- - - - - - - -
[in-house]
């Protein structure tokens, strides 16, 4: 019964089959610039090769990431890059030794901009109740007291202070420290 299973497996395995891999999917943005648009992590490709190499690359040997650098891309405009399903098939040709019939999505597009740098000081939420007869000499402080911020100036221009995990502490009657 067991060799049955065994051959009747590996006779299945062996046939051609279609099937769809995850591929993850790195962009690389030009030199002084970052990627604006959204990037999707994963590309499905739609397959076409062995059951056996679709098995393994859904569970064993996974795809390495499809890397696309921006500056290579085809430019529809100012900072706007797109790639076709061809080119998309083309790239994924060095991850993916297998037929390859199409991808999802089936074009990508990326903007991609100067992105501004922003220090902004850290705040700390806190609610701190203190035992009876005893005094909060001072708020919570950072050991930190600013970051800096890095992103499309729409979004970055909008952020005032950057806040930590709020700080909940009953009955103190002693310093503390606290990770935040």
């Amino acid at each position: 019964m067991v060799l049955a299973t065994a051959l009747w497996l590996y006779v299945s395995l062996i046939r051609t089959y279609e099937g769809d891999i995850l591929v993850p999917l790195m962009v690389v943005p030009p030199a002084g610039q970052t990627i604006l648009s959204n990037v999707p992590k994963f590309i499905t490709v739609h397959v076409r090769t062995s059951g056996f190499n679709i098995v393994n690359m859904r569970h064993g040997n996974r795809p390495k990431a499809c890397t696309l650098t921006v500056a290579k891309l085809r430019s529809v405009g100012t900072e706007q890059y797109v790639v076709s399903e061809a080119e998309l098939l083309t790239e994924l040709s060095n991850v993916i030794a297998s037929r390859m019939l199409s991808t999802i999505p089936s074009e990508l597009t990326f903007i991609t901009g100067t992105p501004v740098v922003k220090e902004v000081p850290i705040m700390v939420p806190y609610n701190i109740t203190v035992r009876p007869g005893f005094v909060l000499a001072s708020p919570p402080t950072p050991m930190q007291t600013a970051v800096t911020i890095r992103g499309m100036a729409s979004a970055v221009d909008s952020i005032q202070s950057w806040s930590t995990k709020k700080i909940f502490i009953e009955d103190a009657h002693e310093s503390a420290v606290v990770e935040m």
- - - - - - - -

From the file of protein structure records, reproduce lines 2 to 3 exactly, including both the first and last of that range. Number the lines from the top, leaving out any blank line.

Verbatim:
């Protein structure tokens, strides 16, 4: 019964089959610039090769990431890059030794901009109740007291202070420290 299973497996395995891999999917943005648009992590490709190499690359040997650098891309405009399903098939040709019939999505597009740098000081939420007869000499402080911020100036221009995990502490009657 067991060799049955065994051959009747590996006779299945062996046939051609279609099937769809995850591929993850790195962009690389030009030199002084970052990627604006959204990037999707994963590309499905739609397959076409062995059951056996679709098995393994859904569970064993996974795809390495499809890397696309921006500056290579085809430019529809100012900072706007797109790639076709061809080119998309083309790239994924060095991850993916297998037929390859199409991808999802089936074009990508990326903007991609100067992105501004922003220090902004850290705040700390806190609610701190203190035992009876005893005094909060001072708020919570950072050991930190600013970051800096890095992103499309729409979004970055909008952020005032950057806040930590709020700080909940009953009955103190002693310093503390606290990770935040």
């Amino acid at each position: 019964m067991v060799l049955a299973t065994a051959l009747w497996l590996y006779v299945s395995l062996i046939r051609t089959y279609e099937g769809d891999i995850l591929v993850p999917l790195m962009v690389v943005p030009p030199a002084g610039q970052t990627i604006l648009s959204n990037v999707p992590k994963f590309i499905t490709v739609h397959v076409r090769t062995s059951g056996f190499n679709i098995v393994n690359m859904r569970h064993g040997n996974r795809p390495k990431a499809c890397t696309l650098t921006v500056a290579k891309l085809r430019s529809v405009g100012t900072e706007q890059y797109v790639v076709s399903e061809a080119e998309l098939l083309t790239e994924l040709s060095n991850v993916i030794a297998s037929r390859m019939l199409s991808t999802i999505p089936s074009e990508l597009t990326f903007i991609t901009g100067t992105p501004v740098v922003k220090e902004v000081p850290i705040m700390v939420p806190y609610n701190i109740t203190v035992r009876p007869g005893f005094v909060l000499a001072s708020p919570p402080t950072p050991m930190q007291t600013a970051v800096t911020i890095r992103g499309m100036a729409s979004a970055v221009d909008s952020i005032q202070s950057w806040s930590t995990k709020k700080i909940f502490i009953e009955d103190a009657h002693e310093s503390a420290v606290v990770e935040m």